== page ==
Dr. Anthony Yeung: What surgeons need to know about reimbursement, training in endoscopic spine surgery

Alan Condon -   Print  |

Spine surgeon Anthony Yeung, MD, recently retired from Phoenix-based Desert Institute Spine Care, where his son Chris Yeung, MD, is spearheading the practice.

In the 1990s, he developed the Yeung Endoscopic Spine System, which has continued to evolve as an outpatient procedure. Now, Dr. Yeung is focusing on publishing details of his experience in more than 11,000 spine cases since he began his career in 1991.

Here, Dr. Yeung discusses the development of endoscopic spine surgery, the importance of surgical training and reimbursement shackles associated with the technique.

Note: Responses are lightly edited for style and clarity.

Q: What is your opinion of pain management physicians performing endoscopic spine surgery?

Dr. Anthony Yeung: Pain management physicians can be qualified if they work with and are trained by endoscopic spine surgeons. This is a disruptive and disparate part of surgical pain care that traditional spine surgeon leaders and pain management physicians do not fully understand. It is recommended that physicians interested in this technique — pain management physicians as well as traditional open-oriented surgeons — take up endoscopic surgical training, which is needed for recognizing potential and actual complication risks in this litigious environment. 

Multiple pitfalls face those who take on endoscopic procedures without training or being mentored by experienced endoscopic spine surgeons or working in a multidisciplinary environment with similarly-trained pain management physicians. I think eventually endoscopic spine surgery will need to be a cooperative effort between pain management and nonsurgeons who understand each other's skills. Knowledge of the patio-anatomy of pain will complement each other's skills in a multidisciplinary cooperative effort.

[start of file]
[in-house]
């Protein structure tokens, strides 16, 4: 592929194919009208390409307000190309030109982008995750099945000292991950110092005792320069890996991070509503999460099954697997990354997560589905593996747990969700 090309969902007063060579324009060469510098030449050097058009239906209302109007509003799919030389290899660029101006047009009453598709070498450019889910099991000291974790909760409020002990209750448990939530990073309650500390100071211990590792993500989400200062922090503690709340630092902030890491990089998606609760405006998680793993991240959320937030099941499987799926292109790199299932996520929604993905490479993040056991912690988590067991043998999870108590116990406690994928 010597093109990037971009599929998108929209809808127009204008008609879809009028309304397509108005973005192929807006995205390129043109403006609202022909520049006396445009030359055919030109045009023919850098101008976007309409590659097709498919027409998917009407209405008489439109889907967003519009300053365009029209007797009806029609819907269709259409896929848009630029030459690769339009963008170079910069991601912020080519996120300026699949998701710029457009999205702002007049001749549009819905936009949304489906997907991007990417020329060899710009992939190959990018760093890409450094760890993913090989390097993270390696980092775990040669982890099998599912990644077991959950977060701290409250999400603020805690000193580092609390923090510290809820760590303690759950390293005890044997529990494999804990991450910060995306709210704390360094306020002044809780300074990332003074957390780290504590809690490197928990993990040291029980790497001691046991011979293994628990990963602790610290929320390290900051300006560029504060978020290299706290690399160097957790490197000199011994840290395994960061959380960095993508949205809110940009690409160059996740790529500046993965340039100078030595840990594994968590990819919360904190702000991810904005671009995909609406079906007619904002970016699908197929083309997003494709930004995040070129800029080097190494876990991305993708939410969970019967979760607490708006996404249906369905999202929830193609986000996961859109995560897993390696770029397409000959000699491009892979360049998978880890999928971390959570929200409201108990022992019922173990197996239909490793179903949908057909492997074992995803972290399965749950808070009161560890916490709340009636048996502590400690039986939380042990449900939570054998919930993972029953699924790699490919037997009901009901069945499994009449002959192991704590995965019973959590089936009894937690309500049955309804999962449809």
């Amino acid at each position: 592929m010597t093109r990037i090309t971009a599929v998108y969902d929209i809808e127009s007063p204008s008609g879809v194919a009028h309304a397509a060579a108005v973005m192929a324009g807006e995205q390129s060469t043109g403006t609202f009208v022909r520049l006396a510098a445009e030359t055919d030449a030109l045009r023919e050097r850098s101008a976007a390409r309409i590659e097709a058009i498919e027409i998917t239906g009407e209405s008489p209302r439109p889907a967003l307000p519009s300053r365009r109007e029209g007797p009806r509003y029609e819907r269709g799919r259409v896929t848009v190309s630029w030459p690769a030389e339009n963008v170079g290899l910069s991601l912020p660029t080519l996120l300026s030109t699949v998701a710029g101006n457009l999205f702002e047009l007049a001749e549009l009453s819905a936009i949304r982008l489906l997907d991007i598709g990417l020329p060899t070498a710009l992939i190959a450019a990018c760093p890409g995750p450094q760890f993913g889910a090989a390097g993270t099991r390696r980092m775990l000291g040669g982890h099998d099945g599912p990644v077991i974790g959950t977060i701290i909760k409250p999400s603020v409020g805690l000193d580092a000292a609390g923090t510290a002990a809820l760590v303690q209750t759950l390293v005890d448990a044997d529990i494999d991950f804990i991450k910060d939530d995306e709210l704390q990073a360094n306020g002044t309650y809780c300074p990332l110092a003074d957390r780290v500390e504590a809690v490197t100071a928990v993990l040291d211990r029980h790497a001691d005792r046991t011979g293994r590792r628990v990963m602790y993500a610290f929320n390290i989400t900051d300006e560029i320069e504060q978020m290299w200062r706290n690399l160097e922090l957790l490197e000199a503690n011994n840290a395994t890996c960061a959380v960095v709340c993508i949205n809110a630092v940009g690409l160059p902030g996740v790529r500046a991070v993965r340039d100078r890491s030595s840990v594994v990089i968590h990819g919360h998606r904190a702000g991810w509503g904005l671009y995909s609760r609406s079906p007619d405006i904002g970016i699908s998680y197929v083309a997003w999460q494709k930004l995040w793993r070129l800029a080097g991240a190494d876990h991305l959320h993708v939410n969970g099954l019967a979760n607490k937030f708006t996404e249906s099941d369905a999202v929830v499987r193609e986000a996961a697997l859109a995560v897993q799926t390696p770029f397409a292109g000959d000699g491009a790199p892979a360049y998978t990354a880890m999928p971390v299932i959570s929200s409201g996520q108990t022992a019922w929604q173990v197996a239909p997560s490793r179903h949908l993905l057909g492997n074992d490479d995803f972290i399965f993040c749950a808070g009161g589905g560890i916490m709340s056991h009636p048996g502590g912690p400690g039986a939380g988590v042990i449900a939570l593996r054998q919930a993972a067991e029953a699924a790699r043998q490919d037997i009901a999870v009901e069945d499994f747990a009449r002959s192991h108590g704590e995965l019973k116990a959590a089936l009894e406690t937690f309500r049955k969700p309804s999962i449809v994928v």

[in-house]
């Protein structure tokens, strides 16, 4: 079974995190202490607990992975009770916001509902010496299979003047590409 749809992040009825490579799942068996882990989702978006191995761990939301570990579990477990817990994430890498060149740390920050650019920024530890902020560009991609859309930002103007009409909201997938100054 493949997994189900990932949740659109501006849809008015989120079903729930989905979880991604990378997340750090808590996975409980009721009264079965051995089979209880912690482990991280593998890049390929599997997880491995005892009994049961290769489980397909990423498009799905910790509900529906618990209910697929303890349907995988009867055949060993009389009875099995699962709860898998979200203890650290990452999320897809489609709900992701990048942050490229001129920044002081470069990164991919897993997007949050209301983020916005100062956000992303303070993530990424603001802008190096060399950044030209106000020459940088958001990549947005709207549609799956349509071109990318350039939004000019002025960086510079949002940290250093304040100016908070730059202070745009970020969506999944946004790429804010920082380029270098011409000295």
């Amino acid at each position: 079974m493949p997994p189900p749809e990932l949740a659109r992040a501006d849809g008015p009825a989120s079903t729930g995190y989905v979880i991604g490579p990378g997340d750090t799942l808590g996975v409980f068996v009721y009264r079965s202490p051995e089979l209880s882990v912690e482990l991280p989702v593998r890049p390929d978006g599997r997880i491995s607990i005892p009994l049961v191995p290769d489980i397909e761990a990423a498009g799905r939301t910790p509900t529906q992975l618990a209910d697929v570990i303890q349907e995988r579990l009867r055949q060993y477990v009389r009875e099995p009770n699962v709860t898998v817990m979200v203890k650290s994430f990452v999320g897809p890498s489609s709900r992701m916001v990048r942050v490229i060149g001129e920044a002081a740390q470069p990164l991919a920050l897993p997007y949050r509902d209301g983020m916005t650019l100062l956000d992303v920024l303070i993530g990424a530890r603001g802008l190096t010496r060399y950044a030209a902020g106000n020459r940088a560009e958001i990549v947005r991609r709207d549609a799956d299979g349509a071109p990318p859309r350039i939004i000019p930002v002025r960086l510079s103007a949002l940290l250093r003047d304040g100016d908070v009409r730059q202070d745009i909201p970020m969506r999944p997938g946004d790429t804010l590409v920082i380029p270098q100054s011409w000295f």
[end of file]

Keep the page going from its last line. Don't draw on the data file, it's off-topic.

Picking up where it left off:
Q: What is the best way for spine surgeons to approach endoscopic training? How did your approach evolve over the years?

AY: Spine surgeons will need additional training in endoscopic techniques in the rapidly evolving subspecialty for the sake of safety, efficacy and cost-effective care. Traditional surgeons should have an endoscopic surgeon on their surgical team. In my spine group, DISC, I dedicated myself to MIS endoscopic spine surgery and to the treatment of pain generators correlating the path-physiology of care with endoscopic documentation of intradiscal path-anatomy. I then evolved my technique to add extradiscal therapy of patio-anatomy in the foramen as well as the epidural space.

Q: How can endoscopic spine surgery become as popular in the U.S. as it is in Europe and parts of Asia?

AY: The healthcare environment is different in Asia, which has thousands of years in healthcare evolution, acceptance of traditional medicine and naturopathic alternatives. Eastern traditional medicine is married with 'modern' advancements from the West and is what fuels the acceptance of endoscopic spine surgery as an alternative to open spine surgery. The East looks to the West for modern advancements and innovations.

Q: How has reimbursement changed in endoscopic spine surgery changed throughout your career? Is reimbursement the primary shackle preventing further adoption of this technique?

AY: A resounding yes is the answer. Reimbursement in today's capitalistic world has gone amok. There are too many stakeholders trying for maximum reimbursement and striving for procedural reimbursement codes without some accountability. I was fortunate to have finished my medical training in 1970, where Medicare reimbursement was not a problem. Medicare then paid 80 percent of private billings, which provided enough reimbursement for physicians to use knowledge from their training for their patients without restriction.

Not every payer is trying to reduce cost. The practitioner, especially successful surgeons, use vertical integration supporting their treatment philosophy and technique. Currently, reimbursement is falling behind the actual cost of care when unlimited healthcare is 'guaranteed' and there are no limits to healthcare access and treatment. There is now a need for all physicians to be more aware of their treatment recommendations. Today's physicians must depend on their calculators as well as their stethoscopes. Returning to treating the pain generator with safe and cost-effective staged options, rather than just treating the imaging, is what endoscopic spine surgery is all about.

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